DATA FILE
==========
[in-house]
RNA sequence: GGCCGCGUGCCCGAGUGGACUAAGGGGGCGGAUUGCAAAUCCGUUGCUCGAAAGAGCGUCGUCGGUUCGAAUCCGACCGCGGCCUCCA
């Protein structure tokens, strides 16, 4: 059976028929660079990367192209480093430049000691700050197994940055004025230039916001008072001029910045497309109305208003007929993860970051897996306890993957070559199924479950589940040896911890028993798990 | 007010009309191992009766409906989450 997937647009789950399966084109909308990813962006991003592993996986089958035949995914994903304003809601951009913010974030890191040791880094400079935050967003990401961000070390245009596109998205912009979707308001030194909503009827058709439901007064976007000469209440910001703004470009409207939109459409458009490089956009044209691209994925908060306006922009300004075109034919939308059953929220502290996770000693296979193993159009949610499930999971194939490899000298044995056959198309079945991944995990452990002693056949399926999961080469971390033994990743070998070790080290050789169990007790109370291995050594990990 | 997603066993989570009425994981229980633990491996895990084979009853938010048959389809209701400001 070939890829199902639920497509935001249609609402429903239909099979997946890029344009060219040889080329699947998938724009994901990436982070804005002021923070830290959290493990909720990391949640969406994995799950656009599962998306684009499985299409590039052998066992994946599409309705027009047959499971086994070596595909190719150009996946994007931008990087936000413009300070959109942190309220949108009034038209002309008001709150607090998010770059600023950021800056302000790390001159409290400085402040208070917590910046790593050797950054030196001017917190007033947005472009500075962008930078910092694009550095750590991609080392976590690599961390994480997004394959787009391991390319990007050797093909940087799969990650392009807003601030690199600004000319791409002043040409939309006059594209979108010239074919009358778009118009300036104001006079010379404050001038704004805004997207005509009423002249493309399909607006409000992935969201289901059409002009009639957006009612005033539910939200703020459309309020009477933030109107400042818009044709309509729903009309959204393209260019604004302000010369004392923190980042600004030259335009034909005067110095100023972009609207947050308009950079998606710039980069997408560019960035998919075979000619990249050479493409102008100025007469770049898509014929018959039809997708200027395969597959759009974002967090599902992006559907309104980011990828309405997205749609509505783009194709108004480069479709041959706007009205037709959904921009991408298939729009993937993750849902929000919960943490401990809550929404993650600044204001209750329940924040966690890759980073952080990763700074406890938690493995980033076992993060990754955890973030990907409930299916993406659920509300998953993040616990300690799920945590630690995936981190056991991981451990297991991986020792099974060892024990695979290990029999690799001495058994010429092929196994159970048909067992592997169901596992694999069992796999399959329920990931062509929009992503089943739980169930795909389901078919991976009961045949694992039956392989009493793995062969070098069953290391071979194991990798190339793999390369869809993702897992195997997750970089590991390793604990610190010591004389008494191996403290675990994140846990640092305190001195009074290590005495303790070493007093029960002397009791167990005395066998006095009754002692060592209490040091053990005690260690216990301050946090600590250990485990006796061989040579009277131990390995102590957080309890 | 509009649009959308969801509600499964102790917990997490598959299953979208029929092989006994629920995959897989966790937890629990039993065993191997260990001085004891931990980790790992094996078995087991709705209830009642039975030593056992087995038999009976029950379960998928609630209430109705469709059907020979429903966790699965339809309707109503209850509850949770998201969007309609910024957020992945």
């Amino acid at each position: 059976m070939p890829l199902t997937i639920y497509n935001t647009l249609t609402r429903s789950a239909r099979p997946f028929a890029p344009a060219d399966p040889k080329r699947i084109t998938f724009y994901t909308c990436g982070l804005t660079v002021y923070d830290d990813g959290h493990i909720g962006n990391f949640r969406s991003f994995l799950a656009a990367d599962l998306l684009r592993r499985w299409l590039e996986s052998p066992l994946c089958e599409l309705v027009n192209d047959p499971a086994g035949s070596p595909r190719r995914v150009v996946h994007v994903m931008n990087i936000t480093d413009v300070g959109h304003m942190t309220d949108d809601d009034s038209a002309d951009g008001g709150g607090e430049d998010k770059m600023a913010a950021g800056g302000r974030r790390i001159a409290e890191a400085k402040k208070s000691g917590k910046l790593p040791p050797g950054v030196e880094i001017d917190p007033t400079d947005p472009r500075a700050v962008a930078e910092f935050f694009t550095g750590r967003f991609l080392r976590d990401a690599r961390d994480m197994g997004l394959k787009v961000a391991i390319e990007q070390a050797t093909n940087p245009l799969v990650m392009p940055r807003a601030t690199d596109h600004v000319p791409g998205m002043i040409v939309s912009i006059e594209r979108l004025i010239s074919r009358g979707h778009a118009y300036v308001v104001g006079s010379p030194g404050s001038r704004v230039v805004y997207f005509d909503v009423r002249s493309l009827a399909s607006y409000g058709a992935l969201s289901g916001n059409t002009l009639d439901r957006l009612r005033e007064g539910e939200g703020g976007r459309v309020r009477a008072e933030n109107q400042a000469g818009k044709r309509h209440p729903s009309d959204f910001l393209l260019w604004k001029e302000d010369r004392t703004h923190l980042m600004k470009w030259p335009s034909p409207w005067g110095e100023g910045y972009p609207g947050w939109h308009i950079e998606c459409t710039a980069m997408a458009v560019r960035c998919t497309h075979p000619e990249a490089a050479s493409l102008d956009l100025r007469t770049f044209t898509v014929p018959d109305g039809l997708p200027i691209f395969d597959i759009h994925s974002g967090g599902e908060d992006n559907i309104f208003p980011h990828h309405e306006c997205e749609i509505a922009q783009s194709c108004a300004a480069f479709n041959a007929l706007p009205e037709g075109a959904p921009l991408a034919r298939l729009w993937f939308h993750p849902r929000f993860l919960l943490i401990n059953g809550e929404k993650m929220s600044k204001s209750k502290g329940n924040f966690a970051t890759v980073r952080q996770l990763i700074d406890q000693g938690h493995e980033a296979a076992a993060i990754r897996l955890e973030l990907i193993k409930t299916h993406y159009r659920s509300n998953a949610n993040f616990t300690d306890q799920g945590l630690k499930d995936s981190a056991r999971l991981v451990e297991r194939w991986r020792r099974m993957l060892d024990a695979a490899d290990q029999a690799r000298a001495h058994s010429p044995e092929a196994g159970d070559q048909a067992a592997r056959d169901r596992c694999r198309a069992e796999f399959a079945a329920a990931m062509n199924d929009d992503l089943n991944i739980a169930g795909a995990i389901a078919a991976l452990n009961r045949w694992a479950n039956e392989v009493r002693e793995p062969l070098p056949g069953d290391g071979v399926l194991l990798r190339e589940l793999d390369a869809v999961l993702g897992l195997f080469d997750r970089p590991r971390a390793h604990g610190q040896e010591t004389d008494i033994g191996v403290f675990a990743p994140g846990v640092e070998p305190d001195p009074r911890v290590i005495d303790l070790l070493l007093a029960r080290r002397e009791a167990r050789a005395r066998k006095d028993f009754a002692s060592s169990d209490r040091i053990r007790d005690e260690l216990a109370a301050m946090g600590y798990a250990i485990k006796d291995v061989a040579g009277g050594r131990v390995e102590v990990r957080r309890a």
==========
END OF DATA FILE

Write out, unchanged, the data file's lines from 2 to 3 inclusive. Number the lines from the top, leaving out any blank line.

RNA sequence: GGCCGCGUGCCCGAGUGGACUAAGGGGGCGGAUUGCAAAUCCGUUGCUCGAAAGAGCGUCGUCGGUUCGAAUCCGACCGCGGCCUCCA
């Protein structure tokens, strides 16, 4: 059976028929660079990367192209480093430049000691700050197994940055004025230039916001008072001029910045497309109305208003007929993860970051897996306890993957070559199924479950589940040896911890028993798990 | 007010009309191992009766409906989450 997937647009789950399966084109909308990813962006991003592993996986089958035949995914994903304003809601951009913010974030890191040791880094400079935050967003990401961000070390245009596109998205912009979707308001030194909503009827058709439901007064976007000469209440910001703004470009409207939109459409458009490089956009044209691209994925908060306006922009300004075109034919939308059953929220502290996770000693296979193993159009949610499930999971194939490899000298044995056959198309079945991944995990452990002693056949399926999961080469971390033994990743070998070790080290050789169990007790109370291995050594990990 | 997603066993989570009425994981229980633990491996895990084979009853938010048959389809209701400001 070939890829199902639920497509935001249609609402429903239909099979997946890029344009060219040889080329699947998938724009994901990436982070804005002021923070830290959290493990909720990391949640969406994995799950656009599962998306684009499985299409590039052998066992994946599409309705027009047959499971086994070596595909190719150009996946994007931008990087936000413009300070959109942190309220949108009034038209002309008001709150607090998010770059600023950021800056302000790390001159409290400085402040208070917590910046790593050797950054030196001017917190007033947005472009500075962008930078910092694009550095750590991609080392976590690599961390994480997004394959787009391991390319990007050797093909940087799969990650392009807003601030690199600004000319791409002043040409939309006059594209979108010239074919009358778009118009300036104001006079010379404050001038704004805004997207005509009423002249493309399909607006409000992935969201289901059409002009009639957006009612005033539910939200703020459309309020009477933030109107400042818009044709309509729903009309959204393209260019604004302000010369004392923190980042600004030259335009034909005067110095100023972009609207947050308009950079998606710039980069997408560019960035998919075979000619990249050479493409102008100025007469770049898509014929018959039809997708200027395969597959759009974002967090599902992006559907309104980011990828309405997205749609509505783009194709108004480069479709041959706007009205037709959904921009991408298939729009993937993750849902929000919960943490401990809550929404993650600044204001209750329940924040966690890759980073952080990763700074406890938690493995980033076992993060990754955890973030990907409930299916993406659920509300998953993040616990300690799920945590630690995936981190056991991981451990297991991986020792099974060892024990695979290990029999690799001495058994010429092929196994159970048909067992592997169901596992694999069992796999399959329920990931062509929009992503089943739980169930795909389901078919991976009961045949694992039956392989009493793995062969070098069953290391071979194991990798190339793999390369869809993702897992195997997750970089590991390793604990610190010591004389008494191996403290675990994140846990640092305190001195009074290590005495303790070493007093029960002397009791167990005395066998006095009754002692060592209490040091053990005690260690216990301050946090600590250990485990006796061989040579009277131990390995102590957080309890 | 509009649009959308969801509600499964102790917990997490598959299953979208029929092989006994629920995959897989966790937890629990039993065993191997260990001085004891931990980790790992094996078995087991709705209830009642039975030593056992087995038999009976029950379960998928609630209430109705469709059907020979429903966790699965339809309707109503209850509850949770998201969007309609910024957020992945």